Lenovo Phab 2 Pro Review: The First Tango Augmented Reality Smartphone

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Lenovo Phab 2 Pro Design And Build Quality

Make no mistake the Lenovo Phab 2 Pro is large. Next to your head, if your noggin isn't fairly big, it just might look silly when using it as a phone kind of big. That said, it’s a fairly well-balanced device regardless of its size, with a curved back side that helps it cradle easier in the hand. Unless you have absolutely massive-sized mitts though, one handed operation with this device is really not an option. 
Lenovo Phab 2 Pro In Hand

The Phab 2 Pro’s display is quite nice. It’s an IPS display with a QHD resolution of 2560X1440, with good brightness, contrast and viewability in daylight conditions. It doesn’t quite have the pop and saturation to match OLED display-equipped devices like the Google Pixel XL or Samsung Galaxy S7 but it does hold its own pretty well. It’s also strapped with edge-to-edge 2.5D Curved Gorilla Glass. Though not curved glass in the traditional sense like you’ll find on the Samsung Galaxy S7 Edge, the very edge of the display does have a slightly curved, smooth finish, giving it a clean polished look with a premium aesthetic that matches-up really nicely with the phone’s chamfered aluminum edges. 

Lenovo Phab 2 Pro Back2

Lenovo Phab2 Pro Top Edge

In fact, the entire brushed aluminum affair with the Phab 2 Pro is just plain premium all around and the chassis is completely fingerprint resistant. On bottom are a pair of stereo speaker ports supporting Dolby Atmos sound and a couple of tiny torque screws that we grew fond of actually, somehow inspiring a securely fastened but perhaps accessible design. The speakers have fairly impressive spatial qualities and reasonably good dynamic range for smartphone speakers, but as usual we yearned for more volume and bass. Plug in a quality set of buds or connect to a Bluetooth audio system as always here, for best results.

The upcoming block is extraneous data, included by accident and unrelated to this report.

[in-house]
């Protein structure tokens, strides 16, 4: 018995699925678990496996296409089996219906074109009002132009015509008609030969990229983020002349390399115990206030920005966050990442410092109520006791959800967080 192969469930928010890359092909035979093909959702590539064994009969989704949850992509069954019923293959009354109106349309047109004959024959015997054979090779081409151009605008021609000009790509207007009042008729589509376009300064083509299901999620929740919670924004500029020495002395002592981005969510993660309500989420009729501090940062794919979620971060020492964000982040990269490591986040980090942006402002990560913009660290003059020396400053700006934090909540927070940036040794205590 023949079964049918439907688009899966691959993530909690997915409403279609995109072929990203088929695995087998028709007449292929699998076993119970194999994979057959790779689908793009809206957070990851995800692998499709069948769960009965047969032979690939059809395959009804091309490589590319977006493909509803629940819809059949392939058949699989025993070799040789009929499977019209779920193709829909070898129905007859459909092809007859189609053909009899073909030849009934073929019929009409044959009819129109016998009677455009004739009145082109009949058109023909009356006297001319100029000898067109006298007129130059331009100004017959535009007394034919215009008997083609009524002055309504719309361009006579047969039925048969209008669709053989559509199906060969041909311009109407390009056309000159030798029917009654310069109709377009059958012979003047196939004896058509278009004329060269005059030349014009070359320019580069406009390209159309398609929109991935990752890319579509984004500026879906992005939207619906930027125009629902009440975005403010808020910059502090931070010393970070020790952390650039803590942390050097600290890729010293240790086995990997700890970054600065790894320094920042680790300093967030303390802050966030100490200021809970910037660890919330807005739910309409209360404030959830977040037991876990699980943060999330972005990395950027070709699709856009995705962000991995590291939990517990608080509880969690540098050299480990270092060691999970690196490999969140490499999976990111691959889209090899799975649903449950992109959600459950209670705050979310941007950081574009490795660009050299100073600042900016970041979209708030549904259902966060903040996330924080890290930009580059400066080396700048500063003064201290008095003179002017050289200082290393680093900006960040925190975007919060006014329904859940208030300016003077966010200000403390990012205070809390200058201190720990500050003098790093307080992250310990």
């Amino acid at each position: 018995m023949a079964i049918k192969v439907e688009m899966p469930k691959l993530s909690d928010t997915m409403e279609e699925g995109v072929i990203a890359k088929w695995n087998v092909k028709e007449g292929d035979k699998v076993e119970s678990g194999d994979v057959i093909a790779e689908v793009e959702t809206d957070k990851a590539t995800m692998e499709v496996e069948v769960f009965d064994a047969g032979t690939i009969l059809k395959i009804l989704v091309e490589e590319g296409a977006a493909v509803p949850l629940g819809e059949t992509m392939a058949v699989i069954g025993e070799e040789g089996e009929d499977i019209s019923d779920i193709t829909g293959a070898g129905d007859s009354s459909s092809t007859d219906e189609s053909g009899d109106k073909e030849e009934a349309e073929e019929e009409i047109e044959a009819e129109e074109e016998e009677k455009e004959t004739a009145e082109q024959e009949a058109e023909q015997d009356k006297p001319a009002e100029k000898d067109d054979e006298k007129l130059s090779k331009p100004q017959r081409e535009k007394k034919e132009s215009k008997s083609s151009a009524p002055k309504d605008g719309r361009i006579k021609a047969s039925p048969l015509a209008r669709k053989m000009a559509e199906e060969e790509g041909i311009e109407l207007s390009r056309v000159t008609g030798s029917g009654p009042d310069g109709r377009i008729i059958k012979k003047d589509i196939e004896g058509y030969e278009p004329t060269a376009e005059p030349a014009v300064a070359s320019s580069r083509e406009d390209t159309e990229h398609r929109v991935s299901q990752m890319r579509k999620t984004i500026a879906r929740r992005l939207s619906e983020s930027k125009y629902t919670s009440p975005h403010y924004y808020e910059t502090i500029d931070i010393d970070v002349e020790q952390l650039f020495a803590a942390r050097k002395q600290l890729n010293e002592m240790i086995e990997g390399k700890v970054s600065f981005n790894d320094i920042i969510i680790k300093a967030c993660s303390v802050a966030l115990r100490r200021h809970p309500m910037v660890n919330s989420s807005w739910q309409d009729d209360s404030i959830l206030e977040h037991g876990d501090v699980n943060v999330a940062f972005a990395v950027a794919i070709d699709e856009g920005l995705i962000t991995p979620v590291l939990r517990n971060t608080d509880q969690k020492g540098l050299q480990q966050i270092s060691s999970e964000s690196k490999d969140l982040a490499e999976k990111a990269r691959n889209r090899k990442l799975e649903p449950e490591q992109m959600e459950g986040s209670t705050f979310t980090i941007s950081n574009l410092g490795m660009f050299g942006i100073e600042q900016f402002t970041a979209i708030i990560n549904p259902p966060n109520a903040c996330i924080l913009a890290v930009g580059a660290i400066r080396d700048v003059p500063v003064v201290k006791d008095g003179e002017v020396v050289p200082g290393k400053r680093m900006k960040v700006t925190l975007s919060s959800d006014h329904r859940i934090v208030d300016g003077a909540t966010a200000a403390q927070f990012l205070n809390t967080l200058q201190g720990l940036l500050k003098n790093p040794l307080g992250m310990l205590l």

Lenovo Phab2 Pro sim tray
A volume rocker and knurled power button on the right edge, with a combo micro SIM and micro SD card tray on the left, make for a simplistic design and control approach. There's also a responsive and fast finger print reader on the back, ready and waiting for your index finger.  
Lenovo Phab 2 Pro Cameras
But that trio of cameras, including the Phab 2 Pro’s motion tracking Fish-eye camera are where the magic happens. We’d like to see a bit more protection for these gems, but it’s easy to understand there’s a limitation to how much bulk you can cram into a design with this level of complexity. Lenovo’s Phab 2 Pro employs Google Tango Augmented Reality technologies that make use of these cameras working together to give the device “human-like” capabilities with respect to its vision system, including motion tracking, area learning and depth perception.

These machine vision capabilities, in conjunction with the Google Tango Core software engine can produce some rather impressive augmented reality experiences, which we’ll give you a flavor for, next.

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